I arrived in Cuenca at about 4:00 a.m. after a long and difficult bus ride of almost 17 hours from Tena through Macas and Riobamba. Bus connections in South America can be frustrating and take longer than expected, especially when you’re traveling in the Andes. However, for long-term travel in South America buses are the best transportation choice, and most of them are reasonably clean and comfortable.
The scenery along the way was dramatic and beautiful with patches of fog rising in between the mountains, volcanoes, and dense jungle vegetation. There were interesting indigenous faces on the bus. The last few hours of the ride were so cold – I wished for one of the blankets worn by Cañari Indians as part of their attire. Now I understand how functional and important they are on a trip through the Andes!
Cuenca is a clean, gorgeous city with a population of close to a million and beautiful cobblestone streets, cathedrals, parks, rivers, and amazing colonial architecture. It’s very European and could be a city in Italy or Spain.
Cuenca is Ecuador’s third largest city after Guayaquil and Quito. It’s is popular with expatriates and retirees who enjoy safety, a low-cost of living, and a pleasant, moderate climate. The population is diverse, and it’s a comfortable place to hang out for a few days. The food in Tena was limited but Cuenca is the total opposite, with a variety of excellent reasonably-priced restaurants.
“Cuenca’s full name is Santa Ana de los cuatro ríos de Cuenca. The dominant features of the city’s geography are also the source of its name; In Spanish cuatros rios means “four rivers” and cuenca means “basin”.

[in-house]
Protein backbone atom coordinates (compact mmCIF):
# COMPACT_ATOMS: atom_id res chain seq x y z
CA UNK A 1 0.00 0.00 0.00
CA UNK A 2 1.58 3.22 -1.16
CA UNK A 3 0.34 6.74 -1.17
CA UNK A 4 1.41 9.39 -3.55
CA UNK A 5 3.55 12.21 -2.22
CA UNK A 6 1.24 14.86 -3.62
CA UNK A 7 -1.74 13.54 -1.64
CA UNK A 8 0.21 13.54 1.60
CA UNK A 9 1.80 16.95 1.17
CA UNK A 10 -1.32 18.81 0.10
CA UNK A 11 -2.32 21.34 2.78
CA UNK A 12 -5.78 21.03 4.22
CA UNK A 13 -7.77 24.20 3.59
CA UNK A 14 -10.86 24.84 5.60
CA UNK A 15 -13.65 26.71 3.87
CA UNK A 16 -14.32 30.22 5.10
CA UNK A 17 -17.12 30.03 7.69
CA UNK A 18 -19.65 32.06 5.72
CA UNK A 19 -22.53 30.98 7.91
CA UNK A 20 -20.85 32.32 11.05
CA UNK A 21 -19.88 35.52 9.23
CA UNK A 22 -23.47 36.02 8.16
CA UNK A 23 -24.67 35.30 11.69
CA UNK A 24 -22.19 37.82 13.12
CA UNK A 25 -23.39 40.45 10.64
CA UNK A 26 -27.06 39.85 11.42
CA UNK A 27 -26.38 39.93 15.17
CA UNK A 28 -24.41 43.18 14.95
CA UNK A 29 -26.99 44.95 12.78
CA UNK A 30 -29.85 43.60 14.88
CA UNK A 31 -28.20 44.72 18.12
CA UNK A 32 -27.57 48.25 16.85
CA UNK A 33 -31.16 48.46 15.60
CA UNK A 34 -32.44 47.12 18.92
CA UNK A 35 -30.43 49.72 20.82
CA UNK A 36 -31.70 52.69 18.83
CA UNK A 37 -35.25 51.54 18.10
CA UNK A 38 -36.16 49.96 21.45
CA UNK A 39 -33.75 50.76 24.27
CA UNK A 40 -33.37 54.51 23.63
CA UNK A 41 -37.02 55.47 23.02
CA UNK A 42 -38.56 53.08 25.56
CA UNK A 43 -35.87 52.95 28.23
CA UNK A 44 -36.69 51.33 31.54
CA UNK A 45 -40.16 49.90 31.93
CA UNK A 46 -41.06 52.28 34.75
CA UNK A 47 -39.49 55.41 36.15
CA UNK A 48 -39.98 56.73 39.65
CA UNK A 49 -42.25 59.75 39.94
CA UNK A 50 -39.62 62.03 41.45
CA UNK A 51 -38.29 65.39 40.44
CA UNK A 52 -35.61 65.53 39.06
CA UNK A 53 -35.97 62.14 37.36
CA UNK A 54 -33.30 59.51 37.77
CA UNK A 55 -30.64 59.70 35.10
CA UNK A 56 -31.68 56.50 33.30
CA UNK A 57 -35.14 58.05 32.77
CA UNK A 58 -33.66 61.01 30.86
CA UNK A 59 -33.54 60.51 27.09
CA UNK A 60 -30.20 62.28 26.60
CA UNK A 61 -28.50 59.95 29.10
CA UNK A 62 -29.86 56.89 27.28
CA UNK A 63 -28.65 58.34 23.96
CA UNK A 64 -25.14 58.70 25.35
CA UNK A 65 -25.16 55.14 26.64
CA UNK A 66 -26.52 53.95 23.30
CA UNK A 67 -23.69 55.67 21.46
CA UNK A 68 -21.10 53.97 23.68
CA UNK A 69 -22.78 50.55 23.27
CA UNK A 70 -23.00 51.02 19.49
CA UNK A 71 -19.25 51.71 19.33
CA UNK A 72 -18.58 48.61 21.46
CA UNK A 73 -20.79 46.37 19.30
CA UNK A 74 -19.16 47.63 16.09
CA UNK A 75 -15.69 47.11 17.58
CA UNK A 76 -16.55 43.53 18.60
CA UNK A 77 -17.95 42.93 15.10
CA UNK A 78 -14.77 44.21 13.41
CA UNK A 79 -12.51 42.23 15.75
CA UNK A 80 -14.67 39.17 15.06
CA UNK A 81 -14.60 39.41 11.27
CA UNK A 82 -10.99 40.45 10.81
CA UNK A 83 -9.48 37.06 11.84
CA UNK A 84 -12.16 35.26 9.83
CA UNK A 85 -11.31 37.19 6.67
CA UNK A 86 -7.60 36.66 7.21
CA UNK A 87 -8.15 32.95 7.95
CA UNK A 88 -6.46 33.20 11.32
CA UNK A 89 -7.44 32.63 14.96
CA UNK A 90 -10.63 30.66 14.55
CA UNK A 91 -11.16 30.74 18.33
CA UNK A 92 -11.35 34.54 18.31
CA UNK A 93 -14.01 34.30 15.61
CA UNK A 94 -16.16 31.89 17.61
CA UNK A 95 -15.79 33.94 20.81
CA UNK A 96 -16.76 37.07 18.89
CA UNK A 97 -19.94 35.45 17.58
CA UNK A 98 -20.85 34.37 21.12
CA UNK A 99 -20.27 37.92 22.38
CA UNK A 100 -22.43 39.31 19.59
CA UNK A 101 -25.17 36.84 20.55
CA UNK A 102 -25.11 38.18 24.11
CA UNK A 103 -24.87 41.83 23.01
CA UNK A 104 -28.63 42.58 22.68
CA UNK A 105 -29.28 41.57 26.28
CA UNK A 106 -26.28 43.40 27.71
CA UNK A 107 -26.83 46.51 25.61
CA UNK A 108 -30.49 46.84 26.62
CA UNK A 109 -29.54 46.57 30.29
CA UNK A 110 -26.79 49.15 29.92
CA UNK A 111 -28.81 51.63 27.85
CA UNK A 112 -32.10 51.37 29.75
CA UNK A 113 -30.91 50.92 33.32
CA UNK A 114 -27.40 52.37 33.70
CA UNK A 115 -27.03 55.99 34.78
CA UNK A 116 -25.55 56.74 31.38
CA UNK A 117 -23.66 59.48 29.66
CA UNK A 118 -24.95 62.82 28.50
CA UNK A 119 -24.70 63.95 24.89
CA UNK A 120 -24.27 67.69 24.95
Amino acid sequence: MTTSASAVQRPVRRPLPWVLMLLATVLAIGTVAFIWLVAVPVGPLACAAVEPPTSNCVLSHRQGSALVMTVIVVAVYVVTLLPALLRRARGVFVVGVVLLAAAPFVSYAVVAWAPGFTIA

Cuenca is in a basin made by the confluence of four rivers.” The four rivers originate in the Páramo of Parque Nacional Cajas to the west of Cuenca and are part of the Amazon river watershed. They’re the Tomebamba, Yanuncay, Tarqui, and Machangara.
I plan to stay here for a week before continuing on to Machala, Ecuador’s Podocarpus National Park, or Peru – not sure which yet. Another place of interest is the Mangahurco / Loja area where the flowering of the guayacanes trees takes place about this time of year.
Cuencanos have produced more notable writers, poets, artists, and philosophers than anywhere else in Ecuador. The culture and history of Cuenca is well represented in its spectacular museums.
Cuenca nightlife is also active with ample bars and restaurants and excellent traditional and international food at reasonable prices. As the capital of Azuay Province, Cuenca’s economic importance and well-preserved history have earned it the honor of being listed as a UNESCO World Heritage Trust Site.
Cuenca is an architect’s heaven. Many of its hotels are converted colonial homes and old mansions with beautiful architecture and furnishings.
El Cajas National Park
Most of Cuenca’s sites of interest are churches, parks, and museums . El Cajas National Park is popular with outdoor enthusiasts for hiking and trekking. Bicycling around Cuenca is exceptional with thousands of miles of scenic seldom visited trails.
Cuenca’s history began long before the arrival of the Inca and Spanish. “The city was originally a Cañari settlement called Guapondeleg and is believed to have been founded around 500 AD. Guapondeleg translates into – land as big as heaven.”
Less than half a century before the conquistadors landed, the Inca conquered the Cañari in a bitter struggle and occupied Guapondeleg and the surrounding area. Like most of the Ecuadorian Andes, Cuenca has a mild climate year-round. The days are generally warm with cool nights. Average temperatures are in the high 60s. Rainy season lasts from mid-October until early May when mornings are typically sunny and afternoons cloudy with light showers. We had showers early today but the afternoon was lovely.